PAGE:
Typically, our minds are filled with internal dialogue, analysis, evaluation, classifications – we live from our ideas – somewhere along the line of growing up we stopped seeing and started knowing. I think in order to get beyond the handshake one has to stop perceiving in a conceptual way. As Monet said “you have to get beyond the labels in order to see.” I know. It is hard to stop believing that what one is thinking is not really what one sees. When I get stuck in my mind I try to remember a teaching I learned from The Little Prince that “It is only with the heart that one can see rightly; what is essential, is invisible to the eye.”
The camera gives permission to be visually and creatively curious about life and some of us need that permission. Some of us are conditioned to being “productive” and “busy” and it can be difficult to give ourselves permission to pay attention to something we often judge as un-useful or insignificant, however, the camera gives us permission to play. Everyone knows what a photographer looks like so no one pays any attention to you when your out wondering about gazing into bushes, craning up at trees, peering deeply into a flower, staring as if lost at something that bewilders and fascinates you.
While it’s arguably true, that most of us pay little attention, most of the time to, our surroundings, it’s also true that by putting a camera around our neck or even better a camera on a tripod we find we can grant ourselves permission to spend as much time as desired – paying as much attention as we can – to observe something as basic as light dancing on a flower. Imaginative sorts can pretend to be a serious photographer/artist allowing themselves to pay so much attention to something other that they lose themselves and discover something new.
So, you’re walking along being aware and some thing catches your eye, something taps you on the shoulder then what? Stop. Physically stop. Pause. Pause your thoughts and relax take the time to visually explore the flash that caught your attention. Visually explore the attraction and sense if it conjures up curiosity or energy (Chi) and if it does, you might just want to sit down and relate for awhile – practice going beyond the handshake – mindfully and photographically. And if the Chi is weak between you and the subject, just say your peace and mosey on till you are found by something else.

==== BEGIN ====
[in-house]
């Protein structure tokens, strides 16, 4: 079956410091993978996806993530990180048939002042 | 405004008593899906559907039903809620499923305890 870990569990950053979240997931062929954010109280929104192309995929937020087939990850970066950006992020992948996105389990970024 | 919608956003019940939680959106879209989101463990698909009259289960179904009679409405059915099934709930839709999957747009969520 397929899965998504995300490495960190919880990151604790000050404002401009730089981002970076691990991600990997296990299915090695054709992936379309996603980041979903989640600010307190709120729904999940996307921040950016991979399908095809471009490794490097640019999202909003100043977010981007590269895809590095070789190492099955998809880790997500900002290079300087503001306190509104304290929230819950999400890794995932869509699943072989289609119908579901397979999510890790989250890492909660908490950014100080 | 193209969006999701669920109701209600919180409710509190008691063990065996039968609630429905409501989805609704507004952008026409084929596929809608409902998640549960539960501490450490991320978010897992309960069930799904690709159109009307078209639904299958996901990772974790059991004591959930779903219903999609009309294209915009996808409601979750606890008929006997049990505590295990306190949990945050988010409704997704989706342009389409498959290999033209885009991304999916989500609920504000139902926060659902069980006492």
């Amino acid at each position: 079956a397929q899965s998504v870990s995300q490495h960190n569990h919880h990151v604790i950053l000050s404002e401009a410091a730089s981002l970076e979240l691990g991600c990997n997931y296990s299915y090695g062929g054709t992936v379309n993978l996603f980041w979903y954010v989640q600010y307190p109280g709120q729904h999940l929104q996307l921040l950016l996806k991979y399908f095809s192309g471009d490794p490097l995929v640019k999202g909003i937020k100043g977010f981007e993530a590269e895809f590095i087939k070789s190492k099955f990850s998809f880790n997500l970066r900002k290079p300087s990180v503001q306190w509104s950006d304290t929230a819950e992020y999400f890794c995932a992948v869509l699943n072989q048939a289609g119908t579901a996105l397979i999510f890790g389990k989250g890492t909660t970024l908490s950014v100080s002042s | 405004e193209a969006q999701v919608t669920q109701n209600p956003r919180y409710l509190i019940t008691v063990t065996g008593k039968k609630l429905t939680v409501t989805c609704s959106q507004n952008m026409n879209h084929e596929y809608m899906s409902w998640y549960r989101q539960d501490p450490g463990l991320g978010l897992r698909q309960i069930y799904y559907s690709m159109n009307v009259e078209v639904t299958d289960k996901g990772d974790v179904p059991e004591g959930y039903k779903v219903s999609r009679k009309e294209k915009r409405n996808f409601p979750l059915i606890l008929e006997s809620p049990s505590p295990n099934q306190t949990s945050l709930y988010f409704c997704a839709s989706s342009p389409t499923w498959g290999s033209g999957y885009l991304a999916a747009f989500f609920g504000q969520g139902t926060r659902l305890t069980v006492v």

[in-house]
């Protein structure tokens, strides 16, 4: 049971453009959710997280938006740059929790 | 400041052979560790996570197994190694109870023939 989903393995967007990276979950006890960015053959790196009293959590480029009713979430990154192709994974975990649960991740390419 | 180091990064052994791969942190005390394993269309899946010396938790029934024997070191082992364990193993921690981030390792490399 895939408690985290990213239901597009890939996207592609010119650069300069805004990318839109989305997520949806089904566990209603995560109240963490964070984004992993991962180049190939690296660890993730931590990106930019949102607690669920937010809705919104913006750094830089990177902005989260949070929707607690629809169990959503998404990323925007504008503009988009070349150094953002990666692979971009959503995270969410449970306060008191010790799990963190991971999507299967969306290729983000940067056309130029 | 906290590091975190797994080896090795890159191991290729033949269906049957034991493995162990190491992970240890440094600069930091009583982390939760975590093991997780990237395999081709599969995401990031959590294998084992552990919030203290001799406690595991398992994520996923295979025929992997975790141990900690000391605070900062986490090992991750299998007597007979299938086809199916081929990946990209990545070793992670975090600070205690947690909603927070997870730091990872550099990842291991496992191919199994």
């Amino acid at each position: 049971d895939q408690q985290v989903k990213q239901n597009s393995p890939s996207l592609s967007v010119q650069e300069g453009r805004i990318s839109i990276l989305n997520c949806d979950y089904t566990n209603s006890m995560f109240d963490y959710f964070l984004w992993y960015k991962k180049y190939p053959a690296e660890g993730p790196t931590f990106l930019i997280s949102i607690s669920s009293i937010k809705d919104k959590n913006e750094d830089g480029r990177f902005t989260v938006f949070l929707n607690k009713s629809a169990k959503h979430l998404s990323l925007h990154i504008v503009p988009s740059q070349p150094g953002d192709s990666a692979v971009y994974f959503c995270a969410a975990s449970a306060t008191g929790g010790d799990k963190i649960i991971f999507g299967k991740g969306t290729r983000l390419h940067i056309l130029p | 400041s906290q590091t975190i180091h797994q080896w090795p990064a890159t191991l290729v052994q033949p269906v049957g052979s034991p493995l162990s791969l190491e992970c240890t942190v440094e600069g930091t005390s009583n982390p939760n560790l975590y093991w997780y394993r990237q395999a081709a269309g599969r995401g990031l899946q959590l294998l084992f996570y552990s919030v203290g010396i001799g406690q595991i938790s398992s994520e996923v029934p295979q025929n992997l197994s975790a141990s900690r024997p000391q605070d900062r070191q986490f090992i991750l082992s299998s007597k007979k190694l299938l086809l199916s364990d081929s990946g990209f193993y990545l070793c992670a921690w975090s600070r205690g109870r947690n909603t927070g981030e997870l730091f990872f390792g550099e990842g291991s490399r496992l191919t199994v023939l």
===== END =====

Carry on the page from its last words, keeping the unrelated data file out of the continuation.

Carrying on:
There is a catch to doing this and an attitude is suggested. The catch is to be mindful enough to notice. Notice and have the presence of mind to pause. Stopping the mind chatter just long enough before reacting with some judgment or vanishing off into the stories in your mind, to see. When we do this we begin to have direct experiences of living in the moment. Wayne Rowe, identifies such moments as glimpses of Satori and my own experiences in the field photographing also have that flavor. Minor White said: “magic happens when you can slow your mind down to 1/25th of a second.” It took me awhile to understand that he meant that quite literally and more time to realize that one can learn to slow the mind down to 1/25 of a second and beyond…that is if one is counting. That’s the catch. Experiences of Time change when the mind learns to slow down, starts to notice the moment-to-moment awareness of our life, and finds something of interest to concentrate upon.
The attitude is openness and friendliness towards the universe. The approach is one of curiosity – the intention is simply to be present – to show up. Be in the moment – be alive to the moment. Be open to what is present and what is given. And give back. Be kind. Do no harm, and honor your subject expressing gratitude.
Practicing photography can take you there – it can show you ways to open further and be receptive to moments of wonder, delight, gratitude, joy, serenity, grace, transcendence and when you get there – you can put down the camera – you can use it if you wish but you don’t need it to truly see anymore. As Imogene Cuninngham observed: “the purpose of photography is to teach you to see without a camera.”